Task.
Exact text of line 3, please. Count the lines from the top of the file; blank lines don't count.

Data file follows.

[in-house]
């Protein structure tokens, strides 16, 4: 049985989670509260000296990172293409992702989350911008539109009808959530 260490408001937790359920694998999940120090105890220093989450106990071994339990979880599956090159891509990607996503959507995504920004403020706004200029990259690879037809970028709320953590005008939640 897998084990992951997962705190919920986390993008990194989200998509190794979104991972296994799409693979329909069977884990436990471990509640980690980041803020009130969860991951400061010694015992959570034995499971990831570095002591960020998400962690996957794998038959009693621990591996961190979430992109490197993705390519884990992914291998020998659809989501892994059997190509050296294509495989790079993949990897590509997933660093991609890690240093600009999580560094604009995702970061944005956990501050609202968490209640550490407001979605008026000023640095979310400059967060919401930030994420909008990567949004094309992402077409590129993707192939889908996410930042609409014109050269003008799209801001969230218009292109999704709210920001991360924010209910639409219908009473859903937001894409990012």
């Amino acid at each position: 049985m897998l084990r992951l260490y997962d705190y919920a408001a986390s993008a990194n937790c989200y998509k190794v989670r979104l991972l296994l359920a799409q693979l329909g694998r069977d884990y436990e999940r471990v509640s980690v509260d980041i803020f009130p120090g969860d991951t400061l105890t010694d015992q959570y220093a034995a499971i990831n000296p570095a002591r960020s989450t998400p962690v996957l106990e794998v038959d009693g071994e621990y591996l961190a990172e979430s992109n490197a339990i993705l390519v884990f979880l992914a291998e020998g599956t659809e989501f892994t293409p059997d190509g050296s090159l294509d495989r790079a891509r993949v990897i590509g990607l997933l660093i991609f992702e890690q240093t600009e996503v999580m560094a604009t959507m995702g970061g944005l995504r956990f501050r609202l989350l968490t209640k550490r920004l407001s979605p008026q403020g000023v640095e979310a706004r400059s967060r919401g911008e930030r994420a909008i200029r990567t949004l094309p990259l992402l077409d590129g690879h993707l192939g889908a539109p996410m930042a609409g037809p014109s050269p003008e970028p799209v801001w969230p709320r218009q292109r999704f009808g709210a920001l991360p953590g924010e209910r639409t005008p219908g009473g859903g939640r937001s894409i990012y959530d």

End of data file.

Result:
């Amino acid at each position: 049985m897998l084990r992951l260490y997962d705190y919920a408001a986390s993008a990194n937790c989200y998509k190794v989670r979104l991972l296994l359920a799409q693979l329909g694998r069977d884990y436990e999940r471990v509640s980690v509260d980041i803020f009130p120090g969860d991951t400061l105890t010694d015992q959570y220093a034995a499971i990831n000296p570095a002591r960020s989450t998400p962690v996957l106990e794998v038959d009693g071994e621990y591996l961190a990172e979430s992109n490197a339990i993705l390519v884990f979880l992914a291998e020998g599956t659809e989501f892994t293409p059997d190509g050296s090159l294509d495989r790079a891509r993949v990897i590509g990607l997933l660093i991609f992702e890690q240093t600009e996503v999580m560094a604009t959507m995702g970061g944005l995504r956990f501050r609202l989350l968490t209640k550490r920004l407001s979605p008026q403020g000023v640095e979310a706004r400059s967060r919401g911008e930030r994420a909008i200029r990567t949004l094309p990259l992402l077409d590129g690879h993707l192939g889908a539109p996410m930042a609409g037809p014109s050269p003008e970028p799209v801001w969230p709320r218009q292109r999704f009808g709210a920001l991360p953590g924010e209910r639409t005008p219908g009473g859903g939640r937001s894409i990012y959530d």